The Scottish Government, along with those in other member states, has been given an extension until 15 October to process farm support payments before multi-million pound EU fines are invoked.
The move – announced yesterday by EU farm commissioner Phil Hogan – effectively gives the Scottish authorities an extra three and a half months to sort out the computer system chaos before late payment fines are brought into effect.
The fines – which could have stood at at somewhere between £45 million and £125m – were originally to have been charged against administrations which had not completed farm payments by 30 June.
However, revealing what he stressed was “an exceptional measure”, Hogan warned that the derogation must not be used as an excuse to “take the foot off the gas” on making farm payments.
Stating that he recognised the dependence that many farmers had on their direct payments – particularly given the impact of the current market difficulties on their cash flow situation – he urged paying agencies to maximise the level of payment by 30 June.
Hogan said the measure, which “went far as the commission could go”, provided the maximum amount of flexibility during the first year of the new system which, he admitted, several member states had had difficulties implementing.
READ MORE: Fergus Ewing ‘sorry’ for farm payments chaos
Reacting to the news of some breathing space, Scottish rural economy secretary Fergus Ewing said that, while the flexibility was welcome, it would not detract from his determination to make full payments to as many Scottish farmers as possible by 30 June, stating: “This remains my absolute priority.”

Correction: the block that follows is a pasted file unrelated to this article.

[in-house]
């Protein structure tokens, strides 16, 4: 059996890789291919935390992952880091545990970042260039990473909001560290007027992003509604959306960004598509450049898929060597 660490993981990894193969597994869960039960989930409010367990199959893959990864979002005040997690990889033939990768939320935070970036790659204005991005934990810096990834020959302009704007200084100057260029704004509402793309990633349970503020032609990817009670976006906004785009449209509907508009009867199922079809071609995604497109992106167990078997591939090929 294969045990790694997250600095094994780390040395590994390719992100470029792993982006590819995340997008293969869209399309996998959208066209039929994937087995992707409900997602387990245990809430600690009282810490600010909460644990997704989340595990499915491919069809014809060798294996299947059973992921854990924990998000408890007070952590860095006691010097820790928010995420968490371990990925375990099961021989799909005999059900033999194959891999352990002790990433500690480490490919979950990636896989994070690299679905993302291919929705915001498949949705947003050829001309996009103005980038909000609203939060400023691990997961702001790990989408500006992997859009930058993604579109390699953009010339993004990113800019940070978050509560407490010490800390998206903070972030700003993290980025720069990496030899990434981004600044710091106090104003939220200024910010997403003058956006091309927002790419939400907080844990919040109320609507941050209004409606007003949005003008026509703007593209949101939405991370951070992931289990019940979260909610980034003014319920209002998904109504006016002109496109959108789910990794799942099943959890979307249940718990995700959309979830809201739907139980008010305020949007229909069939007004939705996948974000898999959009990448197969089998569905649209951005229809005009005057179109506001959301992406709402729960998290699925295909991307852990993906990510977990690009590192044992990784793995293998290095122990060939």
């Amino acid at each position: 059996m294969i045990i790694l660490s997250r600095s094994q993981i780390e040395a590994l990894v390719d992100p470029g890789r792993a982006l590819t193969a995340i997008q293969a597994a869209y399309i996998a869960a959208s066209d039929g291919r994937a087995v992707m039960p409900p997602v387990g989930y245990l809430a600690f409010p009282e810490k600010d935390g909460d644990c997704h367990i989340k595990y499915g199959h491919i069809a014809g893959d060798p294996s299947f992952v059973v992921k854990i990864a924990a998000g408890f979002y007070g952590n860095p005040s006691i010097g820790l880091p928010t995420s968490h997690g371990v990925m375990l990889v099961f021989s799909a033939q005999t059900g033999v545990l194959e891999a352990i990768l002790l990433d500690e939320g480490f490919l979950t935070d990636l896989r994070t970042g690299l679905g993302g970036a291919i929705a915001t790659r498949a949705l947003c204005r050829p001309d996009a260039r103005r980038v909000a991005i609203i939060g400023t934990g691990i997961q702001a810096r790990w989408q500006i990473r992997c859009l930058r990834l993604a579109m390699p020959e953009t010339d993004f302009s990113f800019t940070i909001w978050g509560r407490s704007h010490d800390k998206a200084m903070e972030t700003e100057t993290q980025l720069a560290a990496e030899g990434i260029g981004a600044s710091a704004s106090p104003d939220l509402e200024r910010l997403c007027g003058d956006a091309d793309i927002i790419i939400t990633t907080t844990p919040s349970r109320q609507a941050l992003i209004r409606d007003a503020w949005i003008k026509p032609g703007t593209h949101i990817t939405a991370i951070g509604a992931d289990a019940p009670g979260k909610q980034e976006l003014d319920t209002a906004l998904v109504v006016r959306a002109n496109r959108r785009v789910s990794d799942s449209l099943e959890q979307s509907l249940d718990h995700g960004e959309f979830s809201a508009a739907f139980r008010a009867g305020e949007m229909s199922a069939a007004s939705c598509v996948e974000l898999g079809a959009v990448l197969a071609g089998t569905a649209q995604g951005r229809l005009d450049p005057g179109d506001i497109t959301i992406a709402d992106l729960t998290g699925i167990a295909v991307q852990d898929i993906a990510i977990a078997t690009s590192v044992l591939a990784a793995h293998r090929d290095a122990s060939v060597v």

Ewing added that the announcement by Hogan was a reflection of the challenges being faced by countries across Europe in implementing this CAP reform and making payments.
Calling the move “good news for Scottish taxpayers”, NFU Scotland chief executive Scott Walker echoed the farm commissioner’s warning on efforts.
“Any deadline shift must not be used as an excuse by Scottish Government in delaying the payment of outstanding 2015 monies any further or hold back progress with the 2016 scheme,” said Walker.
He said that with many millions of pounds still outstanding, the union was looking to the Scottish Government to have made significant inroads into “filling the substantial hole that remains in the Scottish rural economy” by the time the Royal Highland Show started on 23 June.
But Walker highlighted the fact that a huge task still lay ahead. “The list of work from the 2015 scheme that remains to be completed is substantial,” he said.
“Not only do we want outstanding support payments delivered to farmers and crofters before the end of June but mapping, regionalisation, fixing entitlement rates, national reserve awards and delivery of the new sheep support scheme have also been delayed and must be completed if the Scottish rural economy is to have a chance of getting back on its feet any time soon.”
Application deadline looming
Despite the announcement of some breathing room for the authorities, Scottish farmers were yesterday reminded that their own cut-off date for the submission of 2016 support applications was now approaching.
With just one week to go until the extended deadline of midnight on Wednesday 15 June, Fergus Ewing urged farmers and crofters not to leave it until the last minute to submit their single application form (SAF) applications.
Perhaps with the problems encountered by those trying to register online at the last minute to vote in the referendum in his mind, the cabinet secretary said that while his department was well on track to getting all applications in on time, he knew the last seven days of the SAF window were traditionally the busiest.
He said that with 16,787 SAF applications submitted so far, things were well ahead of the “one week to go” position last year – when almost 6,500 applications were submitted in the final days.
“Although we are way ahead of that tally this year, farmers and crofters should not leave it until the last minute to get their forms in,” he said.
Scotland’s chief agricultural officer David Barnes reminded producers that as the system was still new, filling in the SAF could take them longer than in previous years.
“Ensuring the Rural Payments and Services website continues to perform, and helping customers get in their SAFs and BES applications are the focus for my team this week. If you do need any help with either application, or encounter any issues, then support is available from local area offices.”